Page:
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“Everything can be taken from a man but one thing: the last of the human freedoms–to choose one’s attitude in any given set of circumstances, to choose one’s own way.”
-Viktor E. Frankl
Who amongst us hasn’t felt imprisoned by life’s events at one time or another, leaving us with the bitter taste of hopelessness? No matter what we do, there seems to be no light at the end of the tunnel and the darkness consumes us, affecting our beliefs which, in turn, manifest themselves into our attitudes and ultimately our behaviors.
Austrian neurologist and psychiatrist Viktor E. Frankl survived the horrors and atrocities as a prisoner in the Holocaust by finding meaning in all forms of existence, including suffering. In his book Man’s Search For Meaning, he describes the effects of lost faith:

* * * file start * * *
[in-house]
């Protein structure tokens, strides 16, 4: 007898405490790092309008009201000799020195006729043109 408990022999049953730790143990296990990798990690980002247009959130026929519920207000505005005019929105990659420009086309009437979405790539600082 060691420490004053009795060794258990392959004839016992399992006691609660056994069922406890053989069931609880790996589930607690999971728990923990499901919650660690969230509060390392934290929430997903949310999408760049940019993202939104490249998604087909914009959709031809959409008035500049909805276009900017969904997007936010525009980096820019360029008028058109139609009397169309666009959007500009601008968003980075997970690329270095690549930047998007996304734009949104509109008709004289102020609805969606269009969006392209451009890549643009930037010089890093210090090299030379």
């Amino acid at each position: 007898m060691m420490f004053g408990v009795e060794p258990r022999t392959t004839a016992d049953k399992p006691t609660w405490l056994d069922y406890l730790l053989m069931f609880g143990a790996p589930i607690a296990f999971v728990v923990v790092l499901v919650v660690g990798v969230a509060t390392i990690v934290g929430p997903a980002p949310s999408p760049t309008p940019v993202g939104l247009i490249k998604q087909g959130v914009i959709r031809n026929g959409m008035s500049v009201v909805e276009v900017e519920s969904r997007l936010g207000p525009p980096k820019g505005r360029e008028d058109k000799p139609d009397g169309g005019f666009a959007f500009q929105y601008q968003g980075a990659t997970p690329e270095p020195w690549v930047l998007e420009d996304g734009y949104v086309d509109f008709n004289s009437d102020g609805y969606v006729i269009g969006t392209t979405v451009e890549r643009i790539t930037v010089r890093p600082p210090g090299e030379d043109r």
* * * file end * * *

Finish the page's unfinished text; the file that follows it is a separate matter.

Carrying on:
“The prisoner who had lost his faith in the future – his future – was doomed. With his loss of belief in the future, he also lost his spiritual hold; he let himself decline and became subject to mental and physical decay.” p. 47
Those such as Frankl who choose to find meaning in their daily existence realized “He who has a why to live can bear almost any how,” a sentiment that rings true in The Shawshank Redemption, where an innocent man’s imprisonment and subsequent resiliency to lose all hope influences a fellow inmate to forgo his years of cynicism and embrace a very similar notion to Dr. Frankl’s:
“Remember Red, hope is a good thing, maybe the best of things, and no good thing ever dies.”
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